Winner: Metro de Panamá $2 billion ECA-covered Notes Issuance Facility
Big construction projects in Panama are almost always associated with the eponymous canal, but the country’s expanding Metro system in Panama City, the capital, is on track to pass it.
Lines 1 and 2 of the system, which are already in operation, required a combined $3.3 billion to build. Line 3, at $2.8 billion, will bring the total above $6 billion and start to dwarf the Panama Canal’s $5.25 billion expansion during the previous decade. Two more lines are planned after Line 3.
Financing for the new line is not only bigger than the first two, but was also a carefully crafted operation involving syndicated financing with series of Korean companies that will build it, as well as ESG components. The operation won the Metro de Panamá the Structured Financing of the Year award.
“The most important things about the structured finance, in addition to the diversity of the financial institutions from different continents backing the project, are environmental and social impacts. It is a sustainable transportation project,” Héctor Ortega, CEO of Metro de Panamá, tells LatinFinance.
The HPH Consortium, formed by Korea’s Hyundai E&C, Posco Engineering and Construction, and Hyundai Engineering, won the construction concession for the 24.5-kilometer line in 2020. It took some time, but $2 billion in financing for the project closed last August.
The Export-Import Bank of Korea (KEXIM) and Korea Trade Insurance Corporation (KSure) were key players in the operation. KEXIM will contribute $760 million, with 10 other financial institutions, including the state-run Bank of Korea and the International Commercial Bank, participating in the project.
A key piece of the deal, which was used in previous bonds for the system, involved promissory notes, or Certificados de No Objecion (CDNO), which eliminate risk. CNDOs were also used in the process for extending Line 2, contributing to Fitch’s late January rating outlook to stable from negative.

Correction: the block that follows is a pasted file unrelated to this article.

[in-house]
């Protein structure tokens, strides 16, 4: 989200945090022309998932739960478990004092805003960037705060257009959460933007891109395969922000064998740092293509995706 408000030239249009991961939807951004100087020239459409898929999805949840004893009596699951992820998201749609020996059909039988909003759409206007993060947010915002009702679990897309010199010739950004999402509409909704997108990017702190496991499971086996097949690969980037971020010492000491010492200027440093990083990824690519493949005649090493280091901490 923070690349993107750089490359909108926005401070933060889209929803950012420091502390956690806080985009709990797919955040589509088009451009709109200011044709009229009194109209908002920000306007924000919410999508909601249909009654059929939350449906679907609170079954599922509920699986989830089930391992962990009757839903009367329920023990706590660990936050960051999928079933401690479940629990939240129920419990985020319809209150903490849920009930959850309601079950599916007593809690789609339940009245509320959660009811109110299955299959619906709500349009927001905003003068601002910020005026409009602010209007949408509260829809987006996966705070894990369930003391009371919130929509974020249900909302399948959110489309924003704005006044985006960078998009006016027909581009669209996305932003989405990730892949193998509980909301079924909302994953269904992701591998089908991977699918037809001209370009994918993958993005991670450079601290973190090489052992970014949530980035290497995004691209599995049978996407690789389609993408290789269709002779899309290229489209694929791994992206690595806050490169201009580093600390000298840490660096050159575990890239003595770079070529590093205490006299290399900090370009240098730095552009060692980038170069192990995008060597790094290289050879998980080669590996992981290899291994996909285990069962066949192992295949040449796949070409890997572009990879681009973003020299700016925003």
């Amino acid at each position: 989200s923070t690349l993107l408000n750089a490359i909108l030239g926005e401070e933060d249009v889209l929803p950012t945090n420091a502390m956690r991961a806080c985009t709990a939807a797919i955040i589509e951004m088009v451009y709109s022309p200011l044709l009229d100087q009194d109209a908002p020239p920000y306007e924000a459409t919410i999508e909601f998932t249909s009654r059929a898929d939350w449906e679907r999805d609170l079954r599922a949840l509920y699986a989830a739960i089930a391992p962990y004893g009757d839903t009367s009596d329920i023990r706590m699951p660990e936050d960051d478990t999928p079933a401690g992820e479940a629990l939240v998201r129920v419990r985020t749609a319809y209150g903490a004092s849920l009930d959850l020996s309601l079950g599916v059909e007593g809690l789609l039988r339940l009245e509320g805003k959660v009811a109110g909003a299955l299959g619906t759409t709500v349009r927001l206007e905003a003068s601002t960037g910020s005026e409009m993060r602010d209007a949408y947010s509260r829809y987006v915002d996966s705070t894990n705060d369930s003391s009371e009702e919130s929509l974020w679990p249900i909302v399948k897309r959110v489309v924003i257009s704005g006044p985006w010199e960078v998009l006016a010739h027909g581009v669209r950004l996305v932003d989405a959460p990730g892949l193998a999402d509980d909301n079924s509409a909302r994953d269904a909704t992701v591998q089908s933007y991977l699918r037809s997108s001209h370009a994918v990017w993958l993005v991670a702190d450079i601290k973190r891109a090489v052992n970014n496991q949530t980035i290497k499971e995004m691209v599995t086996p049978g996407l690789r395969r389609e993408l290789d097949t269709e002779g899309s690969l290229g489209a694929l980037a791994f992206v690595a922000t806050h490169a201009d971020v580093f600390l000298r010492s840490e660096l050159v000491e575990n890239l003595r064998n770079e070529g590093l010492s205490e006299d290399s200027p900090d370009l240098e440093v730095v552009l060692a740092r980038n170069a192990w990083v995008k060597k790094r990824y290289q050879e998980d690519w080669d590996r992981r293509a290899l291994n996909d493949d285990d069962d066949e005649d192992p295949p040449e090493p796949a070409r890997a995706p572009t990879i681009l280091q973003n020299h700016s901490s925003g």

“The sovereign guarantee effectively protects noteholders, taking into consideration the scope of the guarantee, the claim process and the timing required for the guarantor to disburse the funds to the issuer and pay principal on an annual basis within the 30-day cure period,” stated Fitch in its rating report.
Ortega stresses the social components and jobs. Line 3 is projected to cut 20,000 tons of carbon dioxide emissions annually, helping the Panamanian government and Korean companies involved meet environmental and green-financing goals.
“This is a project that will benefit more than 500,000 people in West Panama and that will strengthen the economy of the province, generating more than 5,000 direct and indirect jobs,” says Ortega.
Construction on the first of 14 stations along Line 3 began last October. The consortium had completed 44 pilings, which will support the above-ground rail, as of January 2022. The entire line will require 1,251 pilings. The project is expected to take close to five years to complete.
The project also puts Panama squarely on the map for rail technology. It will be the first system in Latin America to use Japanese high-speed train technology.
“Panama as a country is playing an important role in strengthening the international growth of rail transportation industry,” says Ortega. – LF